The patient iPSCs from STAT3-Hyperimmunoglobulin E syndrome (HIES), a primary immunodeficiency disease due to heterozygous STAT3 mutation, are base-edited using ABE to restore STAT3 signaling . As previously described , base editors, especially ABE, are more efficient for base correction of leucine-rich kinase2 (LRRK2), the dominant gain-of-function mutation in Parkinson’s disease (PD), compared with HDR with no apparent indels or off-target editing .
Pros and cons of BEs and PE in hPSCs
Gene pencil rather than gene scissors
Recent studies highlight that application of Cas9 for HDR mediated KI produces large and unexpected deletions even at the chromosome level [82,83,84], which raises important safety concerns for its clinical applications. Importantly, isogenic pairs established by HDR-mediated KI from the patient iPSCs are later found to be hemizygous (9 out of 27 iPSCs) due to large on-target defects . Similarly, up to 40% of iPSCs show large mono-allelic genomic deletions and loss-of-heterozygosity when edited with HDR-mediated KI . Such large deletions extending over kilobases near the target sites result from DSB formation by Cas9 endonuclease activity  as the use of nCas9, which induce SSBs instead of DSBs [26, 32] significantly reduces large on-target defect [87, 88]. Hence, the use of gene editing tools such as BEs and PE based on nickase activity of nCas9 (gene pencils) is considered safer for translational applications of hPSCs as they can avoid on-target and off-target indels as well as chromosomal deletions, which are frequently observed in HDR-mediated KI [87, 88]. As a result, gene pencil would be a more suitable option for genetic manipulation in hPSCs compared to gene scissors. Additionally, it is worth mentioning that a stepwise protocol for BEs in hPSCs has been recently updated, for successful base substitution in hPSCs .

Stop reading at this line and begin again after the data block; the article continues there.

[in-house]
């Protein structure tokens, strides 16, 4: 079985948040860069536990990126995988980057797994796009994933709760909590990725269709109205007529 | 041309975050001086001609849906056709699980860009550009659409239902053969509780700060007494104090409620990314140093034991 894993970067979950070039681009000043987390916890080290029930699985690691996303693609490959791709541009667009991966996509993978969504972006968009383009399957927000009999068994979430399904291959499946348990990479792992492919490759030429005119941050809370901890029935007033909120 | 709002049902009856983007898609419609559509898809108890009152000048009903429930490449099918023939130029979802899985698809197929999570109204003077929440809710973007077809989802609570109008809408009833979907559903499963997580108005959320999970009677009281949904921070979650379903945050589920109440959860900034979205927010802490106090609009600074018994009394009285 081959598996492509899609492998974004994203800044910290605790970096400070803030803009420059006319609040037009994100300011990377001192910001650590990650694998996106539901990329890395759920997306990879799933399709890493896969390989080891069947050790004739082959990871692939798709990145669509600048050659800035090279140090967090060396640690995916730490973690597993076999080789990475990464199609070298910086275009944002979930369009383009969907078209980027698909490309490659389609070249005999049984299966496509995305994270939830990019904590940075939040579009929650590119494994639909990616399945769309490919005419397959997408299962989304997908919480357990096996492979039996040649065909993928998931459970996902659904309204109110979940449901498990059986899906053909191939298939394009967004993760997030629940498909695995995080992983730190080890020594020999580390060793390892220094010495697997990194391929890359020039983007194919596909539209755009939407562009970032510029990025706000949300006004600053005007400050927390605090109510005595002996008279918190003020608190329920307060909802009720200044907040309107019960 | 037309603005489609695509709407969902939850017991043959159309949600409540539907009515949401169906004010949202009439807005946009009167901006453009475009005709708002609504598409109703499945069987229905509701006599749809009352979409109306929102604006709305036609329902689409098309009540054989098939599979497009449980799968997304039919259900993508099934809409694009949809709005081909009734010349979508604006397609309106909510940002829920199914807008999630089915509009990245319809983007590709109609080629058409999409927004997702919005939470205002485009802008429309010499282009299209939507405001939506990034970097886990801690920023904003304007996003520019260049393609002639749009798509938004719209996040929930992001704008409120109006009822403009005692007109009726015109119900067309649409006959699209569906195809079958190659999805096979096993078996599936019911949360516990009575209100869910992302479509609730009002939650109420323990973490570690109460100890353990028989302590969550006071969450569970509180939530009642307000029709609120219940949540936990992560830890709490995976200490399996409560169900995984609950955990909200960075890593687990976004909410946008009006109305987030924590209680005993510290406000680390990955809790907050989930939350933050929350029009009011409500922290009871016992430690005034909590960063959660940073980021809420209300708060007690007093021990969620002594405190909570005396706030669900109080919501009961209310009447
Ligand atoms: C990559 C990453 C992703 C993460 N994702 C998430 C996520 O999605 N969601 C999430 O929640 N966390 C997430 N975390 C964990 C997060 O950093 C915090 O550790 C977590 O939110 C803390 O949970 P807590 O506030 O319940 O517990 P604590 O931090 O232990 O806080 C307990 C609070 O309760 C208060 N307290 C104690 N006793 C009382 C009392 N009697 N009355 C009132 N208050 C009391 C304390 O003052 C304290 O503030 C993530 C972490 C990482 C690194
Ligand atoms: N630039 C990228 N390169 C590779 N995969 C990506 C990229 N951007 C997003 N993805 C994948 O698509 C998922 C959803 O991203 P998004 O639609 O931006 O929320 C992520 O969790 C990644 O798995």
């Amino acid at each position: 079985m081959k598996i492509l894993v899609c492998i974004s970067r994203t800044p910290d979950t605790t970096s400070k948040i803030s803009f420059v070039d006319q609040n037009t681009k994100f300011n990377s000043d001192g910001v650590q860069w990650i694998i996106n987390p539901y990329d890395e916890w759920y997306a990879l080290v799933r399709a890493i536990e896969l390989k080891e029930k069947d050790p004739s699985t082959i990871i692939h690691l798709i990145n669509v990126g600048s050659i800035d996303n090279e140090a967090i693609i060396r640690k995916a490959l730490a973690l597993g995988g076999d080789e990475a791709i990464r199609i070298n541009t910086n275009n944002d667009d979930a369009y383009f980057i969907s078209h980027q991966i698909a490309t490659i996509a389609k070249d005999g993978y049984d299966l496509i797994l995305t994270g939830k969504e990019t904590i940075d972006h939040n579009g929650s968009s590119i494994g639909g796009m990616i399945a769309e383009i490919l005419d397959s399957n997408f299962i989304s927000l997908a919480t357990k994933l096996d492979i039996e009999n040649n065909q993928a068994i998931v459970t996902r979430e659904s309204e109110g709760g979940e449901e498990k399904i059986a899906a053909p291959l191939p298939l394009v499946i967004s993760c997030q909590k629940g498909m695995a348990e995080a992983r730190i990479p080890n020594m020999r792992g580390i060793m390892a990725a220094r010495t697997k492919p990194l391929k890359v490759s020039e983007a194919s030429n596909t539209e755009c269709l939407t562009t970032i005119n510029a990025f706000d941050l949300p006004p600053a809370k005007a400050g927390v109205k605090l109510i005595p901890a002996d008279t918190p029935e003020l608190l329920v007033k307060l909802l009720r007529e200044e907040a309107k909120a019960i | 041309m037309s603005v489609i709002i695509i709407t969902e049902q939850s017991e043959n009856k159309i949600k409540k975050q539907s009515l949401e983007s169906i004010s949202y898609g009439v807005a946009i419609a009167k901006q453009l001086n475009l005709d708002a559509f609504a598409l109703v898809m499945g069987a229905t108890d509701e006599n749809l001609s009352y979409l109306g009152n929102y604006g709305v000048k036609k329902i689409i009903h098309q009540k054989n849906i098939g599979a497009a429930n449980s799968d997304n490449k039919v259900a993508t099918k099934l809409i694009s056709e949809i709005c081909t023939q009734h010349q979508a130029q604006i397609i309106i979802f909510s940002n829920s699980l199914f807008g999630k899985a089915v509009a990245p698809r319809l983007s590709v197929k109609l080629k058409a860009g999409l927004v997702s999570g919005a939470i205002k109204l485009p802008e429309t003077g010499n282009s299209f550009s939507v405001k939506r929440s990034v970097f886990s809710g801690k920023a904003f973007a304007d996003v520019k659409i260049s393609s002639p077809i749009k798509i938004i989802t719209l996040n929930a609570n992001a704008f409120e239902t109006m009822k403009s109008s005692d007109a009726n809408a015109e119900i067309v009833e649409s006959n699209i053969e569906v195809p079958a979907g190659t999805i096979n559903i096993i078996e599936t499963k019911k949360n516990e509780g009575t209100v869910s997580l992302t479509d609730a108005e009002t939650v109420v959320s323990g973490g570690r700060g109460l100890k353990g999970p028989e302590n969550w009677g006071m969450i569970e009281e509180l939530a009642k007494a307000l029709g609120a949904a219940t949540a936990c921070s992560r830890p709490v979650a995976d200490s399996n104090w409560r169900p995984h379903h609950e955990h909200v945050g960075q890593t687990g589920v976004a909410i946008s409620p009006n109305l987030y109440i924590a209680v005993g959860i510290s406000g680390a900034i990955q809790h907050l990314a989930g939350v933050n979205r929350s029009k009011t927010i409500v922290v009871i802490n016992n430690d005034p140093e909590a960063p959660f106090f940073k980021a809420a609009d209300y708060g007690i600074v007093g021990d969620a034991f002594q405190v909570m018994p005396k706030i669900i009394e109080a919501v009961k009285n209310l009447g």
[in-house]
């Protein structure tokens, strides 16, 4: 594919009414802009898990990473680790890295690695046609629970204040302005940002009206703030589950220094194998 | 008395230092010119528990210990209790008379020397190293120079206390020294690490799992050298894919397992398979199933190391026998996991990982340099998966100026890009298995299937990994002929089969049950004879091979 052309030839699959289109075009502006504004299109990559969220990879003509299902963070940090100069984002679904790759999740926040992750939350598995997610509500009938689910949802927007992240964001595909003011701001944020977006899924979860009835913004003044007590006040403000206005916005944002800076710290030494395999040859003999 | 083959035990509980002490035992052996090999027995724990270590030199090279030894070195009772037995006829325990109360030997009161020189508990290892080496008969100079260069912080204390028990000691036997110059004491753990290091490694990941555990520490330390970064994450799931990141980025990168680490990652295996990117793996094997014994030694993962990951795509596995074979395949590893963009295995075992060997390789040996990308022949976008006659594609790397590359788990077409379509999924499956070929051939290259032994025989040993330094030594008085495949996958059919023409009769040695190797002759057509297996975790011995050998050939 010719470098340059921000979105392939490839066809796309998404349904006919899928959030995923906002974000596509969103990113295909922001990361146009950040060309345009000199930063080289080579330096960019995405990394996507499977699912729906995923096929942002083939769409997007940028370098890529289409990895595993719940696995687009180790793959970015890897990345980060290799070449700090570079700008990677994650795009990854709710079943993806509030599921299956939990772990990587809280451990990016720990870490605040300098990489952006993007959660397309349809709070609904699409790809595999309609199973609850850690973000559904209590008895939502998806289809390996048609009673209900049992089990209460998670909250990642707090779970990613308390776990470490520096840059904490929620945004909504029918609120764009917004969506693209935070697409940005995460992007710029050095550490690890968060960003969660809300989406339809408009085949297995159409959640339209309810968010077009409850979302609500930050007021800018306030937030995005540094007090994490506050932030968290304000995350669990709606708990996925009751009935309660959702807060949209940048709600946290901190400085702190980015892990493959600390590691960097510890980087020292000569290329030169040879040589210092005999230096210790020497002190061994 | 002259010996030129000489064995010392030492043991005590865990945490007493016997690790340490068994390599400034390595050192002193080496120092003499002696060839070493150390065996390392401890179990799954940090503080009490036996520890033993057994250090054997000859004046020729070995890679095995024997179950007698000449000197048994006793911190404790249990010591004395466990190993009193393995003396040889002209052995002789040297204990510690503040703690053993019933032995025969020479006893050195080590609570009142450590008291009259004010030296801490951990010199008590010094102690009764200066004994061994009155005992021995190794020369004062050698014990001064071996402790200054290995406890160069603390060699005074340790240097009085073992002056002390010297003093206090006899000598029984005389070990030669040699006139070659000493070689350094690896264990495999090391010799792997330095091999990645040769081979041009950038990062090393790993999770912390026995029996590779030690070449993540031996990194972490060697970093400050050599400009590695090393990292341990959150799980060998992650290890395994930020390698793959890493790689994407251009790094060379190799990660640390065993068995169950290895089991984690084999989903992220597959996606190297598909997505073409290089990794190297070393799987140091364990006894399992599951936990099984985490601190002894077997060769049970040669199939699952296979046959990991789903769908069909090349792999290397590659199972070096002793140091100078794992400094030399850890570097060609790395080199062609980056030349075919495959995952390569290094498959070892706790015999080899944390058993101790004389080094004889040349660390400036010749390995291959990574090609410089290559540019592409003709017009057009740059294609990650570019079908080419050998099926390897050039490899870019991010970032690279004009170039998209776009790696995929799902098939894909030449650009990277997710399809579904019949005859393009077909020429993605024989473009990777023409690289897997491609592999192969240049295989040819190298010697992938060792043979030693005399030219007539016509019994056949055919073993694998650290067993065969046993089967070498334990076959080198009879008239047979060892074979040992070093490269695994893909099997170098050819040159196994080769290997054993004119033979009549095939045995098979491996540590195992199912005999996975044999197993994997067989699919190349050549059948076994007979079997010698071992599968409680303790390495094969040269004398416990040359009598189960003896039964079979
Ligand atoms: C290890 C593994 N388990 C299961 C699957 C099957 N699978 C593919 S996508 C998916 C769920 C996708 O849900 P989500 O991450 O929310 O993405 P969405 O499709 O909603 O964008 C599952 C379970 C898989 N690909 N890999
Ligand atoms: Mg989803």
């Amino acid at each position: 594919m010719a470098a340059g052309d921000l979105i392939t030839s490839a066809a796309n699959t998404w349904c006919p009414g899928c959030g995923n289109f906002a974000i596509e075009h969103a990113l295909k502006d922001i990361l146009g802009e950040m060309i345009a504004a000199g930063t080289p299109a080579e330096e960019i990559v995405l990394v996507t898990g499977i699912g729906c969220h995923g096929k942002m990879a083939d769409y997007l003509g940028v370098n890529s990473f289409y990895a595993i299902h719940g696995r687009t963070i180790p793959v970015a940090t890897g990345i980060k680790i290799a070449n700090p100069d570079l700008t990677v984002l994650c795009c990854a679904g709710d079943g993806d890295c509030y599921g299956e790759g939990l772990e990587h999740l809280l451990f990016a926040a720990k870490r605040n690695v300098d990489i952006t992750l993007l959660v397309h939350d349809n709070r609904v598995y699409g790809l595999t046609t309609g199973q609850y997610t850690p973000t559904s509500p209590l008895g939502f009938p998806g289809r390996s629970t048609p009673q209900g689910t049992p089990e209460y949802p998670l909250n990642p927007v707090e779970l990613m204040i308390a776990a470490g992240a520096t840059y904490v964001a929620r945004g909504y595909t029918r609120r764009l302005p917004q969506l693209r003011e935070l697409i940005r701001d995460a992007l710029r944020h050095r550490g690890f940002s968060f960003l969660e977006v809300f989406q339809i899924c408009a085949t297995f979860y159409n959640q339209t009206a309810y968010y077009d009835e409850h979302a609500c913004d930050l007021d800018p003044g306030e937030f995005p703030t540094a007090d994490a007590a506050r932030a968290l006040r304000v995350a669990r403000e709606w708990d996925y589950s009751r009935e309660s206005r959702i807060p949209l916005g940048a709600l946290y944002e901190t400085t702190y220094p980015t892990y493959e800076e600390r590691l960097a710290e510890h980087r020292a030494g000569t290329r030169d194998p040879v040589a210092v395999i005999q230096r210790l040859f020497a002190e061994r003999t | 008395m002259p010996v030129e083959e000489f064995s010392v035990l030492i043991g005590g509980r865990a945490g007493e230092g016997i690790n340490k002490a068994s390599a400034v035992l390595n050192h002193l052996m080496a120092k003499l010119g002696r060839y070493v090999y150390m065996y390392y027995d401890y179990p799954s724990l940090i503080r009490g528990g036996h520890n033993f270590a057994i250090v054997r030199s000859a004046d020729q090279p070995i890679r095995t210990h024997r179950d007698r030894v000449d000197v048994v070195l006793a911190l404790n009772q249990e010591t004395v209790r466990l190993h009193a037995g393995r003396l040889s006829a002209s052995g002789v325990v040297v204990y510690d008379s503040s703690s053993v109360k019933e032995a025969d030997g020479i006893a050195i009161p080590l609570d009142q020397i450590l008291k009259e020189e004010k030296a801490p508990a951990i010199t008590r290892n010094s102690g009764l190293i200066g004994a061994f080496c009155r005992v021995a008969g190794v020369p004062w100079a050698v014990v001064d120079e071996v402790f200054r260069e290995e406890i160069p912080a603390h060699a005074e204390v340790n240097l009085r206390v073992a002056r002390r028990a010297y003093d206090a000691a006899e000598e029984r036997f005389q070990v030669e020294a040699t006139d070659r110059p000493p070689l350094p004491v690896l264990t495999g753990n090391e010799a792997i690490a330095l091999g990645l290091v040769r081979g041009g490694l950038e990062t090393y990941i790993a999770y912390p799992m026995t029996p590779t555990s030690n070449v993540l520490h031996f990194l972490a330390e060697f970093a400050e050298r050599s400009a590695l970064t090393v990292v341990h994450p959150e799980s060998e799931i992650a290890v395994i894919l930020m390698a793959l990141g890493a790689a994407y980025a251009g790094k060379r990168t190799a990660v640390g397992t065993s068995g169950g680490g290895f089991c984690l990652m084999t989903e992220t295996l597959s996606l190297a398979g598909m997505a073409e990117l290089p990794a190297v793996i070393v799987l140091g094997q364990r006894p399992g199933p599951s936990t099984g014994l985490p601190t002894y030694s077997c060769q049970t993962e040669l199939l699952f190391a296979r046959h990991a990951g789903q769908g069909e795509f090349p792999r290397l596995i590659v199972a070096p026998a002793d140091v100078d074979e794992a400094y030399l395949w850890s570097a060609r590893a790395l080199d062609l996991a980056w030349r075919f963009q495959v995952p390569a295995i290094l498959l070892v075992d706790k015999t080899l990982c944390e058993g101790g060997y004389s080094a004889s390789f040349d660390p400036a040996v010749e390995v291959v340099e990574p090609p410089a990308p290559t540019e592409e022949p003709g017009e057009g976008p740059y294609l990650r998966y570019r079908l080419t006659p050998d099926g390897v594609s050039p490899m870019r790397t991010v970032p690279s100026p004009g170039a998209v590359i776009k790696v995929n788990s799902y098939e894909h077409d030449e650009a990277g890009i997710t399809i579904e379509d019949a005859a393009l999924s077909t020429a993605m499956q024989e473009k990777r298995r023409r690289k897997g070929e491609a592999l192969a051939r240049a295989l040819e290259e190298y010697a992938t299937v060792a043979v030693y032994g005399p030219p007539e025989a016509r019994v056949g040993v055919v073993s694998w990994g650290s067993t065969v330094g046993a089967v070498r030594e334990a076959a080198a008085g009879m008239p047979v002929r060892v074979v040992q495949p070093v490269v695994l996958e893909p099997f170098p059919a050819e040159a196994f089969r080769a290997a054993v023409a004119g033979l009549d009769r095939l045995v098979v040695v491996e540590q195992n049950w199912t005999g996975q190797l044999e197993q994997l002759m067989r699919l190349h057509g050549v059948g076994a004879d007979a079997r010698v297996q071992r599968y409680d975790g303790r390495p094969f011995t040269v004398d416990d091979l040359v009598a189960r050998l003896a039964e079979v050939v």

Limitation of BEs and PE